The Struggle of Indian Beach

It was Monday, and without even looking at the forecast I told my wife I was thinking about heading to the coast on Tuesday to shoot sunset. I hadn’t been in a while and didn’t really care about the conditions. I’ve just been shooting as much as I can lately. There was a beach I really enjoy, Indian Beach, and the last few times I went the road was closed after being washed out. I had heard it was open again so I thought it would be a good option as its about as close as you can get to Portland. That night just before bed, I checked my trusty sunset predictor, and it looked to be an all out firestorm on the coast. Sweet!

I woke up Tuesday morning and realized I wasn’t really excited for the solo car ride. It’s been a pretty rough few months for my mom, so I thought it would be fun to invite her as I know how much she loves the coast and she’s great company. I shot her a text around 730, and she was up for it, so the plan was made. I called the park and the Cannon Beach Chamber of Commerce to make sure the road was open, as I didn’t have the hike in me. I did it the last couple times and I wasn’t quite in shape for it. I didn’t imagine my 71 year old mother was either. Though I knew she could handle it!

Two o’clock came around, my mom arrived from Scappoose, and we were on our way. We made it to Indian Beach around four o’clock. I had informed her that my plan for shooting may be beyond her reach. The best place to shoot was up over a hill that was a tough hike for me, so I wasn’t about to let her do it. But Sea Lion Rock was magnificent. The sunset was timed perfectly with low tide, so I did have a small hope that we would be able to walk around. Upon arriving, it was pretty clear tide wouldn’t go that low, but I knew my mom would be completely content hanging out for a bit while I made the hike.

Beaming Through
“Beaming Through” I shot this image of Sea Lion Rock my first visit to Indian Beach in 2014.

So you can see why its worth it. It’s amazing. I made my way slowly over the rocks leading to the climb. I was having a little trouble as I had recently started wearing contact lenses while shooting to help avoid glasses fogging up, and my depth perception was a bit off. I also didn’t have that much time to spare so was in a bit of a rush. I hate rushing when it comes to photography. Actually, when it comes to anything. It wasn’t too bad getting to the top, much easier than I remembered actually. For some reason I stopped and snapped this shot of my feet on the top. Not really sure why.


I also snapped this shot of the destination. So many possibilities. One of those places where its really hard to pick a spot to get situated on because there are so many compositions. But its not a great idea to run around during sunrises or sunsets, as they come and go shockingly fast. In fact the first time I was here, I was shooting next to a very odd duck who was literally running around hiding behind rocks shooting. No tripod. Thats a story for another day….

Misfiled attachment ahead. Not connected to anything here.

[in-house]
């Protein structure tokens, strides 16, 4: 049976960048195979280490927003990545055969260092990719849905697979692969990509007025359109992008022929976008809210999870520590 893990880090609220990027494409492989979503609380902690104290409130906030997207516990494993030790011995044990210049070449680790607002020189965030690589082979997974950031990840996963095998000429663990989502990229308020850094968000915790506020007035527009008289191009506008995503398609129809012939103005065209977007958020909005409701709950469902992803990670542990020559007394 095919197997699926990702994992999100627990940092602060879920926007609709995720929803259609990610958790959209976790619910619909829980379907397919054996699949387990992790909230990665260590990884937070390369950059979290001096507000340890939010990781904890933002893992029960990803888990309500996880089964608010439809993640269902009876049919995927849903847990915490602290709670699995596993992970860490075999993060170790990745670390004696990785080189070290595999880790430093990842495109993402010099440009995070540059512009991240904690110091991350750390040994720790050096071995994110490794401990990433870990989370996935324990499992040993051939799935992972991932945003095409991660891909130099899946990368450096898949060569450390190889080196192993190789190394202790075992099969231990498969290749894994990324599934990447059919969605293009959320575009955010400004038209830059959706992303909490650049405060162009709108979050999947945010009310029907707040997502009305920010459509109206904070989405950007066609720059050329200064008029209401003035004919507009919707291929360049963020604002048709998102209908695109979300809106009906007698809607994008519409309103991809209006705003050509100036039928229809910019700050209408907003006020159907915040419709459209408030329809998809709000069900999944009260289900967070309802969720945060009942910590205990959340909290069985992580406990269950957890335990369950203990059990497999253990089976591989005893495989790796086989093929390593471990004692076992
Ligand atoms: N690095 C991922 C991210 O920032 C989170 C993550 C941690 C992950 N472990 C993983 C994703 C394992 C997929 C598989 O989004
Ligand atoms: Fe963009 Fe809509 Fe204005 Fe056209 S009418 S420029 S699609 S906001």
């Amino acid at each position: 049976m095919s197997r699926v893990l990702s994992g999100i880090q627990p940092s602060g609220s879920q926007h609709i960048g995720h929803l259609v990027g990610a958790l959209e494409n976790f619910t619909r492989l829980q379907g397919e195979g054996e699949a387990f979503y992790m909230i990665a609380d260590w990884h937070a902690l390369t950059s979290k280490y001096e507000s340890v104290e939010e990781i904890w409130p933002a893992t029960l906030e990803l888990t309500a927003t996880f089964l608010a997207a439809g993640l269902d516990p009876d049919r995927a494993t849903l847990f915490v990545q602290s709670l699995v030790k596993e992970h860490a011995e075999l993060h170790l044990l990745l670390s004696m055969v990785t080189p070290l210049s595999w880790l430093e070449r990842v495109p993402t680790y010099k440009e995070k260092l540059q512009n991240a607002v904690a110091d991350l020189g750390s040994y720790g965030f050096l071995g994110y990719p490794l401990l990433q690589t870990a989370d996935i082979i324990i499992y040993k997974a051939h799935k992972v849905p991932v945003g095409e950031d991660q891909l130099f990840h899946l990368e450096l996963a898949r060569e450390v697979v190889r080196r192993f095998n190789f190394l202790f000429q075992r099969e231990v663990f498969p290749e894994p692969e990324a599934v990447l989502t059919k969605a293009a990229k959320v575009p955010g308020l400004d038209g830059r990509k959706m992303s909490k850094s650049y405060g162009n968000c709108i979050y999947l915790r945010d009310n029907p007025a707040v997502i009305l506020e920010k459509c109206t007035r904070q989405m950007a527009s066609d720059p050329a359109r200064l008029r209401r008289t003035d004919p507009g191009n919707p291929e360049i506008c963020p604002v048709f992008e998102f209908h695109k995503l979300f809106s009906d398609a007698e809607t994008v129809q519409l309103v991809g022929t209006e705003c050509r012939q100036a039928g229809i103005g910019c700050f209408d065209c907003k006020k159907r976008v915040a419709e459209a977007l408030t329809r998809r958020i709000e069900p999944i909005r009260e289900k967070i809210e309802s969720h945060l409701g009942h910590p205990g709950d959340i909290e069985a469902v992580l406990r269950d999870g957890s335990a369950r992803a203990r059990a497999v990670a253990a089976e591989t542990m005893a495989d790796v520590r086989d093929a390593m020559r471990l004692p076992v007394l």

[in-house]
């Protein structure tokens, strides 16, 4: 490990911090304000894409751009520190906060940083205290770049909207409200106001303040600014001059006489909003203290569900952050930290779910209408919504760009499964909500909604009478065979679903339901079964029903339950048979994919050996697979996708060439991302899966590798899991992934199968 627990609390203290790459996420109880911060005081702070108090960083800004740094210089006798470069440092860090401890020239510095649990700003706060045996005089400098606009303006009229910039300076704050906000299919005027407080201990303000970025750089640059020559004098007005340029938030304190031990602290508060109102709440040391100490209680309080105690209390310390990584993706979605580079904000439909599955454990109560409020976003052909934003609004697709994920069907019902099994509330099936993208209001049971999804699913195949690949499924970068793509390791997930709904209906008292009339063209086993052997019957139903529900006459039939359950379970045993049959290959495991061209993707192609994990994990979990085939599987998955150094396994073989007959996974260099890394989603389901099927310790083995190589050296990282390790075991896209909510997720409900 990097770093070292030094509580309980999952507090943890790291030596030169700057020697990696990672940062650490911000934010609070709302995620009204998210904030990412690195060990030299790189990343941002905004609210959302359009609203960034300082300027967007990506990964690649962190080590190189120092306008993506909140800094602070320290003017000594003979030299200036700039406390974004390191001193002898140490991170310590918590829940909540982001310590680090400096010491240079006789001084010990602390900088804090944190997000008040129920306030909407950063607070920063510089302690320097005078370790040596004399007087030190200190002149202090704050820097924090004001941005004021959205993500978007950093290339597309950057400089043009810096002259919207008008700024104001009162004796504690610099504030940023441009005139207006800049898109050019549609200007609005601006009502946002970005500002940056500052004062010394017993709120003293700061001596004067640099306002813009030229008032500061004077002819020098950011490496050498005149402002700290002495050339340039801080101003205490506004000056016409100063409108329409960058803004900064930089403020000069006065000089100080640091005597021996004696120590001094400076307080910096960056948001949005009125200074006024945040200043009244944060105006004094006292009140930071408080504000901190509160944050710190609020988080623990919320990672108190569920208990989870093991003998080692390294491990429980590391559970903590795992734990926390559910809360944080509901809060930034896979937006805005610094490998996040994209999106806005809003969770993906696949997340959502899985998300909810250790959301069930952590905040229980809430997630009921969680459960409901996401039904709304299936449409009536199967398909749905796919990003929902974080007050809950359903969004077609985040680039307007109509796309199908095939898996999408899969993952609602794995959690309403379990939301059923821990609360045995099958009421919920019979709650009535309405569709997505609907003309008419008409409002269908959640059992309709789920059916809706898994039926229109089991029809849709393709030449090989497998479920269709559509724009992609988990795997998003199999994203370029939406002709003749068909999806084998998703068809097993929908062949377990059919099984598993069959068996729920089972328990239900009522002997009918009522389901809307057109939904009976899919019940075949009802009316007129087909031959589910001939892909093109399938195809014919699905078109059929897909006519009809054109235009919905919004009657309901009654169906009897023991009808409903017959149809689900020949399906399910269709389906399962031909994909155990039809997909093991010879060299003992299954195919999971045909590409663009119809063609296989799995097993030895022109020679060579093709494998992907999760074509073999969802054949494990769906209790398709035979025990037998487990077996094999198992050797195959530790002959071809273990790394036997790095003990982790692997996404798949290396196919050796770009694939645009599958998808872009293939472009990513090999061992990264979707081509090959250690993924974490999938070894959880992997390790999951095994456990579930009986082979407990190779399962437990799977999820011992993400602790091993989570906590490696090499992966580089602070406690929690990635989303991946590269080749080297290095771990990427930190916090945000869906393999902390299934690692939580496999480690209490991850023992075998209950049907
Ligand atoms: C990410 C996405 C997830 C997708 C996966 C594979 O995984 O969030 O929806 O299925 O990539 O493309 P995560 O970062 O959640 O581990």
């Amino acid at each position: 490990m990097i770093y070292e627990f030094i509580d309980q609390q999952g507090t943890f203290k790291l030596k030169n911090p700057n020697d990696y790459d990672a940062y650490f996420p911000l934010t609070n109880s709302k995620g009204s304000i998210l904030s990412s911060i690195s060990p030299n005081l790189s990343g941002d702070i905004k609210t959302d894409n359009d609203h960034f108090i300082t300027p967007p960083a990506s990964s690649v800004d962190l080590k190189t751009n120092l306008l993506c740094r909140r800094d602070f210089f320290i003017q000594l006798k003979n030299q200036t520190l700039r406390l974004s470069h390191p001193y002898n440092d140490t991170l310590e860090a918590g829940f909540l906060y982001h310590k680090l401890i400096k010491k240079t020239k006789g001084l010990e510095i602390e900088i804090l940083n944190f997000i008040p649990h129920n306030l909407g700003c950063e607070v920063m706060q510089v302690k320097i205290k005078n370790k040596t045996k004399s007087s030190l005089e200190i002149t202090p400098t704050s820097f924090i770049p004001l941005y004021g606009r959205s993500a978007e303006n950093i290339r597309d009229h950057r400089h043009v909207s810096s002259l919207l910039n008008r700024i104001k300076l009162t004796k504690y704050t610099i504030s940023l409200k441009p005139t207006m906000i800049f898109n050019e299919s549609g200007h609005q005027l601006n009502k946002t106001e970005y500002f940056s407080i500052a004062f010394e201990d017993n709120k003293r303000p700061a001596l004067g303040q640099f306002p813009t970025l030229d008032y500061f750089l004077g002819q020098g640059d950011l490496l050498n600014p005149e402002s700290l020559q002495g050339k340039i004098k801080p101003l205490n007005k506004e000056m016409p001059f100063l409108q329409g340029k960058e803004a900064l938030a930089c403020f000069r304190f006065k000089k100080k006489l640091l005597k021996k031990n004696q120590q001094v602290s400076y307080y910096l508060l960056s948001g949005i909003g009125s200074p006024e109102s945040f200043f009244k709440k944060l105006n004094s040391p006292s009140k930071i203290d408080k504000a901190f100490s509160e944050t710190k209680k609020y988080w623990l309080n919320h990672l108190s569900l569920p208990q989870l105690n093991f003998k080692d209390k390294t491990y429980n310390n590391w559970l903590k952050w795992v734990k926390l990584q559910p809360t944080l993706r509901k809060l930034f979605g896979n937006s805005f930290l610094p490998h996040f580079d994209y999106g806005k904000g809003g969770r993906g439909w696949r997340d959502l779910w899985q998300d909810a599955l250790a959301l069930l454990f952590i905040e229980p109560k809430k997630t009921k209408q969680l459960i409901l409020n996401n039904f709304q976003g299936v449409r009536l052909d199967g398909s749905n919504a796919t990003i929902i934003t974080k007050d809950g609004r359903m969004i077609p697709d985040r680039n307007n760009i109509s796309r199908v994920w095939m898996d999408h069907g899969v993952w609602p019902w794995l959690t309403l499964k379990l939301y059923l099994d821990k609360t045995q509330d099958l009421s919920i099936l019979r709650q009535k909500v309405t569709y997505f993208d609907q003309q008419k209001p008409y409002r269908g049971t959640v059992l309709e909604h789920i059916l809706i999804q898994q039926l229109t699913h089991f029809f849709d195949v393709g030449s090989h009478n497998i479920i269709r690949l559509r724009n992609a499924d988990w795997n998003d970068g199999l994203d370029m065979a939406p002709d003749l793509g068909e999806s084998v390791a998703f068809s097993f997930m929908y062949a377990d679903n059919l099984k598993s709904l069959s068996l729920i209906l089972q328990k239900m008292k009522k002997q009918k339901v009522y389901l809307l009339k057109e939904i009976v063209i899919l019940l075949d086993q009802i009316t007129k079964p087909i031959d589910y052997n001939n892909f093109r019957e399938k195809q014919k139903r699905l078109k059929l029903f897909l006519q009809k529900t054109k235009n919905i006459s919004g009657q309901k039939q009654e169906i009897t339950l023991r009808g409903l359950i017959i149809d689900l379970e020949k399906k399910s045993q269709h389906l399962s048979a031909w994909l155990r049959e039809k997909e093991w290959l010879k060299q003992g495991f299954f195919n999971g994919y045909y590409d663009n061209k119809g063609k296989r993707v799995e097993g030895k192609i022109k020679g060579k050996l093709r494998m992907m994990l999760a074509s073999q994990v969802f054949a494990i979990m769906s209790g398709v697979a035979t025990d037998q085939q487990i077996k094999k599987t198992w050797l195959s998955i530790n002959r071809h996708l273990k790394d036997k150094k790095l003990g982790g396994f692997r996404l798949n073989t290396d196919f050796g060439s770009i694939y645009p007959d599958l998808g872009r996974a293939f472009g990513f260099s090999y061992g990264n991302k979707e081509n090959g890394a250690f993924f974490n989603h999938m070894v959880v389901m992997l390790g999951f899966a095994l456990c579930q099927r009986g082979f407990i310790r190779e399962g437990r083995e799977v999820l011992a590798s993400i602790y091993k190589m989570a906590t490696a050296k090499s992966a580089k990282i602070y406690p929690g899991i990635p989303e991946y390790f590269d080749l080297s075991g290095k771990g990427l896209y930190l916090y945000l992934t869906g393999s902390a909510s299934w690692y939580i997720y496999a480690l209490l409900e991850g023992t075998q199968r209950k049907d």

I started the climb down, and got really freaked out. I’m not sure if it was my depth perception or what, but I found myself literally sliding on my butt. Inch by inch. I slowly started to panic.

I’ve recently been in some conversations online about photographers going where they shouldn’t for “the shot”. As I age, I think its stupider and stupider. Being a professional photographer does not mean you are a professional climber. If you actually are, great. But I am not. Nor are any photographers I know. And these days popular photographs of difficult to reach places cause problems. People post photos, and others want to mimic it. So even if you are qualified to go where you are going, its doubtful that the people that will follow in your footsteps are.  I have a pretty modest following. However you never know when a post will go “viral”. I think generally the big name people I follow realize this, and are careful about what they post. But in my situation, I try and remind myself, there is a one year old girl and her mother at home, who’s life would be turned upside down forever if something happened to me. Don’t push it Jarred.

About halfway down the other side I realized this was stupid as hell. Many that have done that trek would read this and think I’m blowing it way out of proportion. But screw them. It’s all about personal boundaries. That shot above was taken in 2014. I was 36. I felt way younger than I do now. I had a wife, but not a daughter.

I made it to the bottom. My heart was racing. I was shaking all over. I was crawling across rocks that I could have easily stepped across. My reality was totally skewed because I was petrified. So what if I’m a wuss, and so what if my photos suffer for it. I’m also going to throw this in, and I don’t want it to seem insignificant. My 71 year old mother came out here with me and was sitting by herself on the other side. I wasn’t worried about her safety, but she’s good company! I pulled my phone out to check the time and saw this photograph of my daughter. No. I don’t care what time it is. This is stupid.